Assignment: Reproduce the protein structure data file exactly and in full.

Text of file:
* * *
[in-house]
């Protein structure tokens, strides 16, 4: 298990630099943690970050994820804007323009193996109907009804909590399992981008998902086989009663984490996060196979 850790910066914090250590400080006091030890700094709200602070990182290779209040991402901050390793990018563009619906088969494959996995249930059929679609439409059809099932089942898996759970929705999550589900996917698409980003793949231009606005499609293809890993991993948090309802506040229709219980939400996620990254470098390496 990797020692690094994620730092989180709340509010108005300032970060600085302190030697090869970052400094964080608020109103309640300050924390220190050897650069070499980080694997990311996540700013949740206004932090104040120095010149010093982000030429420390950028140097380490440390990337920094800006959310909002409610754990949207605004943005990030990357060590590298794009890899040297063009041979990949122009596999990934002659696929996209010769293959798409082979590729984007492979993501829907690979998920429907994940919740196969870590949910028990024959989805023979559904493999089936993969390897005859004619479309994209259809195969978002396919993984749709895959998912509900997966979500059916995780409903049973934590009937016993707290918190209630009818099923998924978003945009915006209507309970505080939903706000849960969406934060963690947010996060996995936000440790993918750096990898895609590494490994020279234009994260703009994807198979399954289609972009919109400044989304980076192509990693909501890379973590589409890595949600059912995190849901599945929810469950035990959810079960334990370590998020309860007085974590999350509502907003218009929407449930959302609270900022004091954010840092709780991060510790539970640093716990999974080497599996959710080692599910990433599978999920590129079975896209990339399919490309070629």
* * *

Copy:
[in-house]
């Protein structure tokens, strides 16, 4: 298990630099943690970050994820804007323009193996109907009804909590399992981008998902086989009663984490996060196979 850790910066914090250590400080006091030890700094709200602070990182290779209040991402901050390793990018563009619906088969494959996995249930059929679609439409059809099932089942898996759970929705999550589900996917698409980003793949231009606005499609293809890993991993948090309802506040229709219980939400996620990254470098390496 990797020692690094994620730092989180709340509010108005300032970060600085302190030697090869970052400094964080608020109103309640300050924390220190050897650069070499980080694997990311996540700013949740206004932090104040120095010149010093982000030429420390950028140097380490440390990337920094800006959310909002409610754990949207605004943005990030990357060590590298794009890899040297063009041979990949122009596999990934002659696929996209010769293959798409082979590729984007492979993501829907690979998920429907994940919740196969870590949910028990024959989805023979559904493999089936993969390897005859004619479309994209259809195969978002396919993984749709895959998912509900997966979500059916995780409903049973934590009937016993707290918190209630009818099923998924978003945009915006209507309970505080939903706000849960969406934060963690947010996060996995936000440790993918750096990898895609590494490994020279234009994260703009994807198979399954289609972009919109400044989304980076192509990693909501890379973590589409890595949600059912995190849901599945929810469950035990959810079960334990370590998020309860007085974590999350509502907003218009929407449930959302609270900022004091954010840092709780991060510790539970640093716990999974080497599996959710080692599910990433599978999920590129079975896209990339399919490309070629």